CD Shorts

Reviewed this week: The Brendan Hines; Katelyn Richards; and Dope Body

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Thursday, August 09, 2012

The Brendan Hines
Small Mistakes

Singing forms the core of Small Mistakes. Singer/songwriter Brendan Hines uses his vocal clarity to tell tales of woe and heartbreak in a style with a folk/blues core. The songs are somber affairs, weighted and weary, as if written by a metaphorical veteran who clearly lost his war. Small Mistakes is an apt title; the consistent theme of the songs are the mistakes of life, be they unwise love, as depicted in "Don't Meddle," alcoholism in "Cahuenga," or the myriad failures presented in the namesake song of the album, "Small Mistakes." Though there are nuances in the feelings of deep depression, and even perverse humor in the song "To the Skull," the album seems to fall short on depth; the low number of songs and their short length makes the experience feel over too soon. —Patrick Kelley


Katelyn Richards
Have Yours Too

Katelyn Richards' voice has a combination of bluesy whiskey scratch and slightly nasally cheerleader feel that's both versatile and mercilessly endearing, and she uses it in a wide variety of ways on this eclectic album. Her style traverses a spectrum of genres from country to rock, pop and jazz. The band—a grab-bag of Pioneer Valley talent anchored by drummer/keyboardist/producer Lincoln Hubley—creates an almost spitefully diverse bed of sounds using everything from crunchy guitars to stringy synths to Sousaphone. Richards' lyrics can get a little surreal/stream-of-consciousness, but sometimes they hit the nail on the head; "Yours Forever" is cute as hell, and "In a Town (Called Holyoke)," which features the oompah-licious sounds of the Primate Fiasco, should be adopted as the city's official song. —Tom Sturm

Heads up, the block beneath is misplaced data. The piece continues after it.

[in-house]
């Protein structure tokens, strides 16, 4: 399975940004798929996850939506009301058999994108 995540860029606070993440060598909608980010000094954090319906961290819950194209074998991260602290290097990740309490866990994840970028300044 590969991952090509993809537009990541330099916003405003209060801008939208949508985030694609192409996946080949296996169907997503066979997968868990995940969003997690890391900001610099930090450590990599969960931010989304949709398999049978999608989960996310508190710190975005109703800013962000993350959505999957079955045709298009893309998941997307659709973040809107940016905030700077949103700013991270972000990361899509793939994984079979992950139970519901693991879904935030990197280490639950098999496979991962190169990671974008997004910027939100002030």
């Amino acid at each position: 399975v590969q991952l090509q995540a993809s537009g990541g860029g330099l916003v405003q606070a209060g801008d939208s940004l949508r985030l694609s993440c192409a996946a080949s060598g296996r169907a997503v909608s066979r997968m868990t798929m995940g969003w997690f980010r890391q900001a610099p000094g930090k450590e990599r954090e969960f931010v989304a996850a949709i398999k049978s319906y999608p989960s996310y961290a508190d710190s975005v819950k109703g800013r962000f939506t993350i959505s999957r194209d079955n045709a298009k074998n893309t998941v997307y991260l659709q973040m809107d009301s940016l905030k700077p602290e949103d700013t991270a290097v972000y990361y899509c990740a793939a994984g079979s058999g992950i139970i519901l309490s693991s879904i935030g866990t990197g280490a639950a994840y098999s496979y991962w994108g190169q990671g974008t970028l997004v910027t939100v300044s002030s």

Dope Body
Natural History
(Drag City)

Crawling out of the gate with the lumbering "Shook," the sophomore album from this Baltimore quartet is difficult to classify. While the aforementioned track recalls the sludgier sounds of early grunge, "Road Dog" has more of a garage rock flavor and even incorporates a melodic bridge. Unfortunately, most other songs on the album alternate between two extremes. Heavier cuts like "Beat" and "Lazy Slave" seem to revel in the molasses-heavy rhythms of early metal, while numbers like "Out of My Mind" and "High Way" conjure a hard rock vibe only to be weighed down by frequent sound loops that can dominate the mix. When the band ups the tempo on the 58-second rave-up "Alpha Punk," which is actually a bonus track, listeners can hear the group's hardcore roots in full flight. It's a fun gallop too, and a speed Dope Body should stick to for the long run. —Michael Cimaomo




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